Whatever Happened to Good Announcers?


Watching the ESPN Sunday Night Game between the New York Yankees and Chicago Cubs, it has become apparent that Amnesty International may need to be called due to the torture it is to listen to these announcers and watch the game’s presentation. Dan Schulman, Aaron Boone and Jessica Mendoza just drone on and on and on about absolutely nothing. The K Zone is a constant distraction and speaking of distractions it seems like the camera is focused everywhere but the field. The ESPN Sunday Night crew has done the impossible it makes me wish to hear Joe Buck and Tim McCarver do a game. While it is true, that baseball is a leisurely game and even the best announcers talk about thing other than the action on the field, when they do it has a point and it is fun. The Sunday Night crew on ESPN just never stop talking about anything and everything else and it is never interesting. Making matters worse we have the camera in the booth every inning and we are missing plays. Outs are recorded and nobody notices, seriously are they here to talk or call in a game. Need to do both.


When ESPN first got base and for the first 20 years they had Jon Miller and Joe Morgan. Miller was at times too much shtick, and Morgan at times could get annoying but you had two people who were excited to call a baseball game. When Miller focused, and called the game he was a terrific play-by-play announcer, who has been awarded the Ford C. Frick award, and Morgan a Hall of Famer had great insights on playing the game especially turning the double play and hitting.

However, what you have now is a total mess, Schulman can’t carry a game, his play-by-play is mediocre at best. Aaron Boone is vanilla and Jessica Mendoza is just plain annoying. It’s bad enough when you team is playing on Sunday Night and you miss Gary Cohen, Ron Darling and Keith Hernandez, but when another team is playing the game is just unwatchable. If ESPN wants to know why their ratings are down they need to examine their choices in the booth.

One network that seems to have figured out how to make a is TBS. Once the NBA Playoffs end and in the postseason the terrific Ernie Johnson Jr is on play-by-play with Brian Anderson as a backup. Turner also employees a terrific group of analysts including Ron Darling, who may be one of the best in the game. Darling is not afraid to criticizing and very insightful on pitching and pitching strategy. They are joined by Hall of Famers Cal Ripken Jr. or Dennis Eckersley, both of whom give compelling and interesting analysis and insights into the game.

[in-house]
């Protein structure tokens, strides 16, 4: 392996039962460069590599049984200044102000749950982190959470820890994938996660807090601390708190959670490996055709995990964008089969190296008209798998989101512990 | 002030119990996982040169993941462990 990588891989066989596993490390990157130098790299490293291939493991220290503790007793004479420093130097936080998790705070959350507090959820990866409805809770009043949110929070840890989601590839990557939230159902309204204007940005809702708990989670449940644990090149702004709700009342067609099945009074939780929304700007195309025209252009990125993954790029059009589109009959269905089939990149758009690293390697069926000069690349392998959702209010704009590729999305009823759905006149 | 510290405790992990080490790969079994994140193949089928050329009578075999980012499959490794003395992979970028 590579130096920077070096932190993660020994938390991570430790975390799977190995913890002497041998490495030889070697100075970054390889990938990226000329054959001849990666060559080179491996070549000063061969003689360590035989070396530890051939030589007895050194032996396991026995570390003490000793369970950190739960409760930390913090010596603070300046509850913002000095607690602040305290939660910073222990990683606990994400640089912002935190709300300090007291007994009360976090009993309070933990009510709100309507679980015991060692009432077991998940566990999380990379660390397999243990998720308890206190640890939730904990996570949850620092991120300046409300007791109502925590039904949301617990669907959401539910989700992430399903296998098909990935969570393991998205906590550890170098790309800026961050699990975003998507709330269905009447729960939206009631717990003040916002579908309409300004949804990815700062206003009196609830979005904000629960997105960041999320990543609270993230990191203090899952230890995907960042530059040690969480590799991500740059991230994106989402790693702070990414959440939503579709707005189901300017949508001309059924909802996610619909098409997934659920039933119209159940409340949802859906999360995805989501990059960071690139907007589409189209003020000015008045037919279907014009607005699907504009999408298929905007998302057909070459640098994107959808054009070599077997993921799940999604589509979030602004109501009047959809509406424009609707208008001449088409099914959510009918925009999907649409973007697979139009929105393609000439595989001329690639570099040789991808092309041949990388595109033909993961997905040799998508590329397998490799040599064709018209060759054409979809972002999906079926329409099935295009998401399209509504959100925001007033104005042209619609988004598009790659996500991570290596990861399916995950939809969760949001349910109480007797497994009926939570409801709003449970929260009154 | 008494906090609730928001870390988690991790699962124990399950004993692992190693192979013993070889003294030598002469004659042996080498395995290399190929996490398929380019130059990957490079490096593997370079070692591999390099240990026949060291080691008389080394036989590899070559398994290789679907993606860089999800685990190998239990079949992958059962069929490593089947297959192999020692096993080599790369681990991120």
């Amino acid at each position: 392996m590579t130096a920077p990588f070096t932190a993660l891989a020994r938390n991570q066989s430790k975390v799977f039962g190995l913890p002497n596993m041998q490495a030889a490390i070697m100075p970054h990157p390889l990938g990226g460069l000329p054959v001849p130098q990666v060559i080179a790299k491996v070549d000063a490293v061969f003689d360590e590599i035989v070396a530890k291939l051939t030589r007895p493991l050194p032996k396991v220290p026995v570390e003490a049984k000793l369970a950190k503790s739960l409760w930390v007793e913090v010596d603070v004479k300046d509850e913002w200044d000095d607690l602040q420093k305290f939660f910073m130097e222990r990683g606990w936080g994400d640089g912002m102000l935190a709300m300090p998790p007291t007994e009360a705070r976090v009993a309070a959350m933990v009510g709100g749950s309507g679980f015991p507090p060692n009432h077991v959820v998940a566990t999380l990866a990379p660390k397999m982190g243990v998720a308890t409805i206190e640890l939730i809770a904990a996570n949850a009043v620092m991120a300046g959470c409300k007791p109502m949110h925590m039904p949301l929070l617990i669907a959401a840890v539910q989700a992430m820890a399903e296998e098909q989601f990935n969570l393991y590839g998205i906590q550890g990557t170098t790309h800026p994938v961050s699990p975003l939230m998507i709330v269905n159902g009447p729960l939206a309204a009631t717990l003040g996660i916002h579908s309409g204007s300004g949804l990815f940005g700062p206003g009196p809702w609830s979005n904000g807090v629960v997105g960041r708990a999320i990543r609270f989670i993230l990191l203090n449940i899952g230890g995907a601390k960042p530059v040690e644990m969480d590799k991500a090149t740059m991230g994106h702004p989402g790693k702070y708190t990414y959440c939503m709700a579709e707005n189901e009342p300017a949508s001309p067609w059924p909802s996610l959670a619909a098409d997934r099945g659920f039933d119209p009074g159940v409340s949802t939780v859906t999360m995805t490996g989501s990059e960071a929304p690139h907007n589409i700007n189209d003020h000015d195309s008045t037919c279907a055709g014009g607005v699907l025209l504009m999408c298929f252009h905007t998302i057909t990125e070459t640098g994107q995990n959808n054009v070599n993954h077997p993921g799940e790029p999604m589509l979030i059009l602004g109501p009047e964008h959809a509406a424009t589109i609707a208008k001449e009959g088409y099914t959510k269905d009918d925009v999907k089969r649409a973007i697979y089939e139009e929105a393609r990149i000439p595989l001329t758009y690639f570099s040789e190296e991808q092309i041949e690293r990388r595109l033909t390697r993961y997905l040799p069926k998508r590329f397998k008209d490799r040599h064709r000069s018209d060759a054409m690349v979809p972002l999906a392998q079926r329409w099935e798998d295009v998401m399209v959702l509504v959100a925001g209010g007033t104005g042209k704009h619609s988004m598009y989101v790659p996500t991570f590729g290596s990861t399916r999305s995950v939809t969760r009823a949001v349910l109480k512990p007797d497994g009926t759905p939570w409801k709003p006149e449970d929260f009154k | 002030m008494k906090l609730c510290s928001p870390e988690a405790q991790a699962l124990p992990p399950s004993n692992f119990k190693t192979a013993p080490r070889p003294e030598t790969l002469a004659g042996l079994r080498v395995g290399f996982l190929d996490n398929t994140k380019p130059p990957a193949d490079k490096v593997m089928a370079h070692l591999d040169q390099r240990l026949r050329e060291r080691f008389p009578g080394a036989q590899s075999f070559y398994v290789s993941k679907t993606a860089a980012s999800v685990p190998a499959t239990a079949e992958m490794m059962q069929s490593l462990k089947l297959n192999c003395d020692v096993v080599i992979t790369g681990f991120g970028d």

Fox of course still has Joe Buck, who is just terrible, but John Smoltz at least helps with good insights, though I could do without Tom Verducci who is a much better writer than game analyst.

This makes all long for the old days. When I was growing up nobody was better than the old NBC Game of the Week crews; Vin Scully who without doubt is the best play-by-play man in the history of baseball and Joe Garagiola were a perfect pairing. Both announcers are received the Ford C. Frick Award placing them in the announcers’ wing of the Hall of Fame in Cooperstown. They also had the pairing of Bob Costas who was rising into one of the big star announcers along with Tony Kubec, who won the Ford C. Frick Award. When either of these two pairs called a game, you felt the gravity of it being a national game.


I was too young for Curt Gowdy, but I love listening to the old games of him on NBC, and what I find interesting is for years Gowdy was paired with an announcer from one of the teams playing even in the World Series. Watch the 1969 World Series and you see its Gowdy and Lindsey Nelson. Here’s my idea. Find a good National Announcer and pair him with an announcer from both teams on national exclusive telecasts. This way you get the company man, and you get deep insights from both teams that will make watching these games feel like something and give you reason to want to watch and learn more about the teams that are playing.

Frank Fleming is the creator of